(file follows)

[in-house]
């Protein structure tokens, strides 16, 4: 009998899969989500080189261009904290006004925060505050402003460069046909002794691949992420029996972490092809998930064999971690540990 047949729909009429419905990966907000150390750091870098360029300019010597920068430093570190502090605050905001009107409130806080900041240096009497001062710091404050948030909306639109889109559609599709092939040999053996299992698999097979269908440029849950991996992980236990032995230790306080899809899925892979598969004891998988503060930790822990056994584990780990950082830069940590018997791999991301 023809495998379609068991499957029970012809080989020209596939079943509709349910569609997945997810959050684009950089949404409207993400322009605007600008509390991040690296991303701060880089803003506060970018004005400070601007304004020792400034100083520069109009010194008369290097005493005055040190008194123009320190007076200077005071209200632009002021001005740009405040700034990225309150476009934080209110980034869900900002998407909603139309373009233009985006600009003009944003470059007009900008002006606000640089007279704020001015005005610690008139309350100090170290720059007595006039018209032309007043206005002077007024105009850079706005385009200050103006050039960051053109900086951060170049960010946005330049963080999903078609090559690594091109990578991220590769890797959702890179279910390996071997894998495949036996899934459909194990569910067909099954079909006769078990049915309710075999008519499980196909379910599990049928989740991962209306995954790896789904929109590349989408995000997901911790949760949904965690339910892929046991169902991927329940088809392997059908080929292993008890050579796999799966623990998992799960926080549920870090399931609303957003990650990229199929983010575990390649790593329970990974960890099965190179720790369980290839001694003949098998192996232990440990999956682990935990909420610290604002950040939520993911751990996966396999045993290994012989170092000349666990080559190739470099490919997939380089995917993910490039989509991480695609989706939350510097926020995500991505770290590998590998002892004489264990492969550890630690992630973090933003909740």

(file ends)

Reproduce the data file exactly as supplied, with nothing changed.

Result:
[in-house]
């Protein structure tokens, strides 16, 4: 009998899969989500080189261009904290006004925060505050402003460069046909002794691949992420029996972490092809998930064999971690540990 047949729909009429419905990966907000150390750091870098360029300019010597920068430093570190502090605050905001009107409130806080900041240096009497001062710091404050948030909306639109889109559609599709092939040999053996299992698999097979269908440029849950991996992980236990032995230790306080899809899925892979598969004891998988503060930790822990056994584990780990950082830069940590018997791999991301 023809495998379609068991499957029970012809080989020209596939079943509709349910569609997945997810959050684009950089949404409207993400322009605007600008509390991040690296991303701060880089803003506060970018004005400070601007304004020792400034100083520069109009010194008369290097005493005055040190008194123009320190007076200077005071209200632009002021001005740009405040700034990225309150476009934080209110980034869900900002998407909603139309373009233009985006600009003009944003470059007009900008002006606000640089007279704020001015005005610690008139309350100090170290720059007595006039018209032309007043206005002077007024105009850079706005385009200050103006050039960051053109900086951060170049960010946005330049963080999903078609090559690594091109990578991220590769890797959702890179279910390996071997894998495949036996899934459909194990569910067909099954079909006769078990049915309710075999008519499980196909379910599990049928989740991962209306995954790896789904929109590349989408995000997901911790949760949904965690339910892929046991169902991927329940088809392997059908080929292993008890050579796999799966623990998992799960926080549920870090399931609303957003990650990229199929983010575990390649790593329970990974960890099965190179720790369980290839001694003949098998192996232990440990999956682990935990909420610290604002950040939520993911751990996966396999045993290994012989170092000349666990080559190739470099490919997939380089995917993910490039989509991480695609989706939350510097926020995500991505770290590998590998002892004489264990492969550890630690992630973090933003909740």